Remembering to Forget: The Amnesic Effect of Daydreaming

Department of Psychology, University of North Carolina,Greensboro, P.O. Box 26170, Greensboro, NC 27602-6170, USA.
Psychological Science (Impact Factor: 4.43). 07/2010; 21(7):1036-42. DOI: 10.1177/0956797610374739
Source: PubMed


Daydreaming mentally transports people to another place or time. Many daydreams are similar in content to the thoughts that people generate when they intentionally try to forget. Thus, thoughts like those generated during daydreaming can cause forgetting of previously encoded events. We conducted two experiments to test the hypothesis that daydreams that are more different from the current moment (e.g., in distance, time, or circumstance) will result in more forgetting than daydreams that are less different from the current moment, because they result in a greater contextual shift. Daydreaming was simulated in the laboratory via instructions to engage in a diversionary thought. Participants learned a list of words, were asked to think about autobiographical memories, and then learned a second list of words. They tended to forget more words from the first list when they thought about their parents' home than when they thought about their current home (Experiment 1). They also tended to forget more when they thought about an international vacation than when they thought about a domestic vacation (Experiment 2). These results support a context-change account of the amnesic effects of daydreaming.

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    • "Materials Delaney et al . ( 2010 )"
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    ABSTRACT: The diversion paradigm was created in the context of explaining the effect of the instruction to forget some recently encoded material in the list-method of the directed forgetting paradigm. The current study of healthy older adults employed the diversion paradigm with two main goals: to determine whether thinking about an autobiographical memory interferes with the recall of recently encoded information and to explore whether the degree of forgetting depends on the temporal distance created by the diversionary thought. Ninety non-institutionalized Portuguese older adults (47 females and 43 males), aged 65-69 years, with education levels of between 3 and 6 years participated in this study. The exclusion criteria were as follows: presence of depressive symptomatology (assessed with the Geriatric Depression Scale-30) and global cognitive deterioration (assessed with the Mini-Mental State Examination). Concerning the diversion paradigm, one group was instructed to think about an autobiographical event (remembering one's childhood home or the last party that one had attended) after studying one word list (List 1) and before viewing the second word list (List 2). After a brief distraction task, the participant had to recall the words from both of the studied lists. In the control group, the procedure was the same, but the diversionary thought was substituted by a speed reading task. The obtained results showed the amnesic effect of diversionary thought but did not show a greater degree of forgetting when the autobiographical events in the diversionary thoughts were temporally more distant. Considering the practical implications of these results, this study alerts us to the importance of promoting strategies that enable older adults to better remember important information and effectively forget irrelevant information.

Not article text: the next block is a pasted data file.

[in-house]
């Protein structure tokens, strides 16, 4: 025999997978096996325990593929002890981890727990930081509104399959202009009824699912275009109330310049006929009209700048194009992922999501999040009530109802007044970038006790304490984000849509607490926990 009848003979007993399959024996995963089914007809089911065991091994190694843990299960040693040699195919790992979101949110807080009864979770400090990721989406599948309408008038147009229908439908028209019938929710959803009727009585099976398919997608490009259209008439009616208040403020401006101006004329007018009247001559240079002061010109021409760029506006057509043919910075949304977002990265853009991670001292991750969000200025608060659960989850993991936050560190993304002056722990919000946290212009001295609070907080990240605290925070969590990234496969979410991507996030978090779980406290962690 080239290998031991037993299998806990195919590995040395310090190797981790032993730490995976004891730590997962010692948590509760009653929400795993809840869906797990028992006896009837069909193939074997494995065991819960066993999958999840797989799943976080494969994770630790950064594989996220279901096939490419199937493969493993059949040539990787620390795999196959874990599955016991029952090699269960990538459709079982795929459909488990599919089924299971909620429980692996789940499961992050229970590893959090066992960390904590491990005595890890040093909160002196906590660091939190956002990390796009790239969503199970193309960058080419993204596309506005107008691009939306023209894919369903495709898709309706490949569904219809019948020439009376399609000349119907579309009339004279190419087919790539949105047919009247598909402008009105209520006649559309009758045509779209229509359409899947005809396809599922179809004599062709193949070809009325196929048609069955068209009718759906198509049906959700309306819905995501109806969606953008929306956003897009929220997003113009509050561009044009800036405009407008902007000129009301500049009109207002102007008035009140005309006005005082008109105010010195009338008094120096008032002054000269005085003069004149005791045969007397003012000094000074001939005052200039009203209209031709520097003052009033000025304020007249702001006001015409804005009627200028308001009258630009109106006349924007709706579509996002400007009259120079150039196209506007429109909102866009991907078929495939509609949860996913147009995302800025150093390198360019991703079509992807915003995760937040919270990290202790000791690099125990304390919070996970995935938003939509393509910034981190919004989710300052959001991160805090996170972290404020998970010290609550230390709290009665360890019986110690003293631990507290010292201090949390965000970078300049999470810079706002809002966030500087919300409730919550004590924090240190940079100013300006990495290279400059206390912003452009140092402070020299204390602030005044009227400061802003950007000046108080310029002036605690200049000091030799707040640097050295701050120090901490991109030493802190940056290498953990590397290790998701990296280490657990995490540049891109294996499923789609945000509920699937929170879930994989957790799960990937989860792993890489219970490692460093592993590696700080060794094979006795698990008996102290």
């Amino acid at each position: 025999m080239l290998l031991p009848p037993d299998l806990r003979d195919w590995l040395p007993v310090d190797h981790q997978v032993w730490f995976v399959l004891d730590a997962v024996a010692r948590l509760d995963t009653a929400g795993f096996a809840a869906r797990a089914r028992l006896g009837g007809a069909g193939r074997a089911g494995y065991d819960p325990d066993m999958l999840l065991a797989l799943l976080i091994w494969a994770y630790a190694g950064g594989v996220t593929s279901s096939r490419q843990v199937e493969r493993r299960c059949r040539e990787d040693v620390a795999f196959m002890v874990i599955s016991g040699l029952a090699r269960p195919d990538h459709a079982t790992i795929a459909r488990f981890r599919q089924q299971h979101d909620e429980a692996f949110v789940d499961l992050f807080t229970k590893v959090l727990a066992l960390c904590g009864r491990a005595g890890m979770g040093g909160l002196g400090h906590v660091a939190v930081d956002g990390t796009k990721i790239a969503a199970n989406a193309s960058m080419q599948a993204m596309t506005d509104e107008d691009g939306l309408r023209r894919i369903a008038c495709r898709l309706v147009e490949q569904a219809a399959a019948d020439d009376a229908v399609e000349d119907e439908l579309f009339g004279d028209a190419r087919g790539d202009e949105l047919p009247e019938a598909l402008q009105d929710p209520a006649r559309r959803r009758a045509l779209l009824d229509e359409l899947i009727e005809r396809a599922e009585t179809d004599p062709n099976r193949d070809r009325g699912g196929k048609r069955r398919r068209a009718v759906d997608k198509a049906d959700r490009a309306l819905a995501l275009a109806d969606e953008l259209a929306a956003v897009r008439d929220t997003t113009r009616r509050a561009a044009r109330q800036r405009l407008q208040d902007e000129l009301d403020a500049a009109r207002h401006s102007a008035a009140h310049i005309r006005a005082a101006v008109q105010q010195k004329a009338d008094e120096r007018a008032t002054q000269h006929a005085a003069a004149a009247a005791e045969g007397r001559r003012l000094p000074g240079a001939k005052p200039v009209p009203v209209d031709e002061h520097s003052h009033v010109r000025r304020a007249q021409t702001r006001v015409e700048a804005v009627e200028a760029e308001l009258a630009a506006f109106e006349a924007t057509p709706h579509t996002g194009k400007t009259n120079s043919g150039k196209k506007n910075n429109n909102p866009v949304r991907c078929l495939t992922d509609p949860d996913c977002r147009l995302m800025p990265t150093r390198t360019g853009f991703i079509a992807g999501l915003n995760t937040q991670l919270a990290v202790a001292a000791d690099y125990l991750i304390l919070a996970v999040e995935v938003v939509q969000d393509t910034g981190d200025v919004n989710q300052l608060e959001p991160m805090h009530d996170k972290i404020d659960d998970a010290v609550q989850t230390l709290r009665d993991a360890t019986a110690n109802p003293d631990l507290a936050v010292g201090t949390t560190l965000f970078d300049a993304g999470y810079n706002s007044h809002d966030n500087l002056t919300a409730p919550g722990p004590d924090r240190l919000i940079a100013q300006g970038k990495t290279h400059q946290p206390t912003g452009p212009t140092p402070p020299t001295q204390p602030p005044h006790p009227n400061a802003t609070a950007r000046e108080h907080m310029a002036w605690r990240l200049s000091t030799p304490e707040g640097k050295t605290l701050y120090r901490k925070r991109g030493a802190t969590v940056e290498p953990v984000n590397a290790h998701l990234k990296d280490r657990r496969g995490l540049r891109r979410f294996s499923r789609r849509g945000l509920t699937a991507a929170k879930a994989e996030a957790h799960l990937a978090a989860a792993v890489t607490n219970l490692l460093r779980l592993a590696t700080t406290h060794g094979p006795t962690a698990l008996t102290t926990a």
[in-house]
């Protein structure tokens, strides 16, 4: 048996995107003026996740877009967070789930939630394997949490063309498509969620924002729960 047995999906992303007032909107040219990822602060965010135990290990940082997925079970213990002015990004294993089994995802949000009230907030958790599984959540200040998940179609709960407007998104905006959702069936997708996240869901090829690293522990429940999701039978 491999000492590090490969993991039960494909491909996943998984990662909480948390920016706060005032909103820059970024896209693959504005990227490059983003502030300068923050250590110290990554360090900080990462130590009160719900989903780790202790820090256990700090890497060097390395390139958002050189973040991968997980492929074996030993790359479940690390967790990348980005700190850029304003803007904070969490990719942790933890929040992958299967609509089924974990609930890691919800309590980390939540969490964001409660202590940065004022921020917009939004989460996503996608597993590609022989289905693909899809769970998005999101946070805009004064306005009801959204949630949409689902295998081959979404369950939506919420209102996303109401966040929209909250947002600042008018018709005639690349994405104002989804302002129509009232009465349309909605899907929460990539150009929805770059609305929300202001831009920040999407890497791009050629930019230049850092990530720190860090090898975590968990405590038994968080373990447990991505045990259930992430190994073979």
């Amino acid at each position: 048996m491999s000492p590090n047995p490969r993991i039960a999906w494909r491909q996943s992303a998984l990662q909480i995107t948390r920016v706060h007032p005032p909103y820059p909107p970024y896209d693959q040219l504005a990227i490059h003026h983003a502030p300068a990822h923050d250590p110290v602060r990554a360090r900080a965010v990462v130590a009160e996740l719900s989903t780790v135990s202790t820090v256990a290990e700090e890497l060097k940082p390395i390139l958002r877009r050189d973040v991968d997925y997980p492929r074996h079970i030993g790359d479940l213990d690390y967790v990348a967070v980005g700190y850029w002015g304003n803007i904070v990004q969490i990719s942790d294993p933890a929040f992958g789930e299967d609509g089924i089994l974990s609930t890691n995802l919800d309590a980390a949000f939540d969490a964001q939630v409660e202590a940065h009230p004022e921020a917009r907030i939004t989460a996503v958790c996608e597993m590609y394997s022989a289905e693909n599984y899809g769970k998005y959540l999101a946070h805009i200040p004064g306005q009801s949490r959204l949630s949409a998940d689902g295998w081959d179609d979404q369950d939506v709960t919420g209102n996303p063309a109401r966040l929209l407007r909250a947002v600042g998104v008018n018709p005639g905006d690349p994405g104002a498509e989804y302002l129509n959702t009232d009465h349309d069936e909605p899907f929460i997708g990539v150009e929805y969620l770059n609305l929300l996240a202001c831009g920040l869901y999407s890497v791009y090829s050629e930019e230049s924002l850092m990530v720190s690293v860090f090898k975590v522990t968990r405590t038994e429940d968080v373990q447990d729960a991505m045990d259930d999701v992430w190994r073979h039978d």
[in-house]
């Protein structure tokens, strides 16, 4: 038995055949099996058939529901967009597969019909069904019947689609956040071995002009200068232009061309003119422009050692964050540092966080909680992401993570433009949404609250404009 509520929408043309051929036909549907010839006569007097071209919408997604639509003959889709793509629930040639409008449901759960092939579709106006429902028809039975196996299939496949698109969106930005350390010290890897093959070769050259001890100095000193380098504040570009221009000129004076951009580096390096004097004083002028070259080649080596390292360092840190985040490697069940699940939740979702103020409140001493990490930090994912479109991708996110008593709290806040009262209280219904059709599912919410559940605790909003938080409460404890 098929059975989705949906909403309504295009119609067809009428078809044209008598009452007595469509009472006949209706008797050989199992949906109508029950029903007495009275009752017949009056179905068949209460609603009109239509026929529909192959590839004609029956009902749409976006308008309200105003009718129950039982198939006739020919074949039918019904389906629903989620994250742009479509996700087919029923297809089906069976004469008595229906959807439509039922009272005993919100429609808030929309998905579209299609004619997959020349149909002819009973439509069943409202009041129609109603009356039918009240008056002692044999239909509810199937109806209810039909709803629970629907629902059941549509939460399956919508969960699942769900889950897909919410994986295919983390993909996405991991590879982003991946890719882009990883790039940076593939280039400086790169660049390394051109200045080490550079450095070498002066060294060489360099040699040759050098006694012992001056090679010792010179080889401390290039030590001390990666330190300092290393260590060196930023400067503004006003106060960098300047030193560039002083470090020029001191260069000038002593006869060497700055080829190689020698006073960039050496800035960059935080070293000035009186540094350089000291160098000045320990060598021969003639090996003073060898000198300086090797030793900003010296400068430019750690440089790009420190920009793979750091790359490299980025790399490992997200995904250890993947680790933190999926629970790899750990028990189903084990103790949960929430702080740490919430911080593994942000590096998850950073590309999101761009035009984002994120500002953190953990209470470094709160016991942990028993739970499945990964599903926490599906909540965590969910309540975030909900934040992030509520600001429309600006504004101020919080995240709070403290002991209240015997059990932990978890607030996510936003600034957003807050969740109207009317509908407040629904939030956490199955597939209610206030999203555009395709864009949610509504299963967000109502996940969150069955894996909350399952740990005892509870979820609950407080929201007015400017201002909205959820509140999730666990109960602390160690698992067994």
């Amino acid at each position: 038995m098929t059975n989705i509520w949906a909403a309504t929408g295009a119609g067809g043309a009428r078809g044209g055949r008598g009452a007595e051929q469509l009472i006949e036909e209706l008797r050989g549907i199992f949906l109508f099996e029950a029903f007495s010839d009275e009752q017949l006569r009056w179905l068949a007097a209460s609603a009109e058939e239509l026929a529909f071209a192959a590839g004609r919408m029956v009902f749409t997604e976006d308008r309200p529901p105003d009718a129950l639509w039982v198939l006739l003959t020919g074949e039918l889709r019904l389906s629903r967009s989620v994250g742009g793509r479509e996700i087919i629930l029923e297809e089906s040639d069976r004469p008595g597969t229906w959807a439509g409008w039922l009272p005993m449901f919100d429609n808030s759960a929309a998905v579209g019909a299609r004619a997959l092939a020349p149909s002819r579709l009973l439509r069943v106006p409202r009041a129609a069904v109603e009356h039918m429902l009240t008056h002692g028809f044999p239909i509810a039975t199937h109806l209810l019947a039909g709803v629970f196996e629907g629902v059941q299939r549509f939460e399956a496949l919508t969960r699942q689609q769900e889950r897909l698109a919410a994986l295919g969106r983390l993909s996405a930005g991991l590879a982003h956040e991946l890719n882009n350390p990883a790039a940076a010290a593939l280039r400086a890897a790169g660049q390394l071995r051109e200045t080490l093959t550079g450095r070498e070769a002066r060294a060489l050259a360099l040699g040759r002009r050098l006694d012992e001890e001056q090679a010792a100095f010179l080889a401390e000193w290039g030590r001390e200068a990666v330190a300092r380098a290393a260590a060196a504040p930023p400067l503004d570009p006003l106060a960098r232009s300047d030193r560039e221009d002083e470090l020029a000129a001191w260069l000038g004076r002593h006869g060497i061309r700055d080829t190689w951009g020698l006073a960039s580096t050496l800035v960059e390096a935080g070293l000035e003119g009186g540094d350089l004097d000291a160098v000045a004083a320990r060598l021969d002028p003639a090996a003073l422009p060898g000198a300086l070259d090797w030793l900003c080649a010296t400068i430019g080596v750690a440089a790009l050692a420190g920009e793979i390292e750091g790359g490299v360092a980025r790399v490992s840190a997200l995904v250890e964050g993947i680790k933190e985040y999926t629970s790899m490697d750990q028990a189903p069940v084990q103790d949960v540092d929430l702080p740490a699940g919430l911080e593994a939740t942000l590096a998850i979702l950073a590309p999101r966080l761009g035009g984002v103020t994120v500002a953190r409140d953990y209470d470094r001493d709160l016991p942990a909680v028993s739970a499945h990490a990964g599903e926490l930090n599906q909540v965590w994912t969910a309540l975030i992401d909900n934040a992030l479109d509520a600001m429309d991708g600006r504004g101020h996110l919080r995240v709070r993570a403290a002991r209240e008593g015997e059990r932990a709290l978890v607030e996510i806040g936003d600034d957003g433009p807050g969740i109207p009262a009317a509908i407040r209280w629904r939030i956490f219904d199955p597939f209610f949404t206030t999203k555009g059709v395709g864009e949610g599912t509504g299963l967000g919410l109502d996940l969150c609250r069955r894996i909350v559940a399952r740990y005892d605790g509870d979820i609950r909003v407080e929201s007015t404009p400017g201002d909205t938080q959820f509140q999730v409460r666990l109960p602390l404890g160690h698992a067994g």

Frontiers in Aging Neuroscience 11/2015; 7:189. DOI:10.3389/fnagi.2015.00189 · 4.00 Impact Factor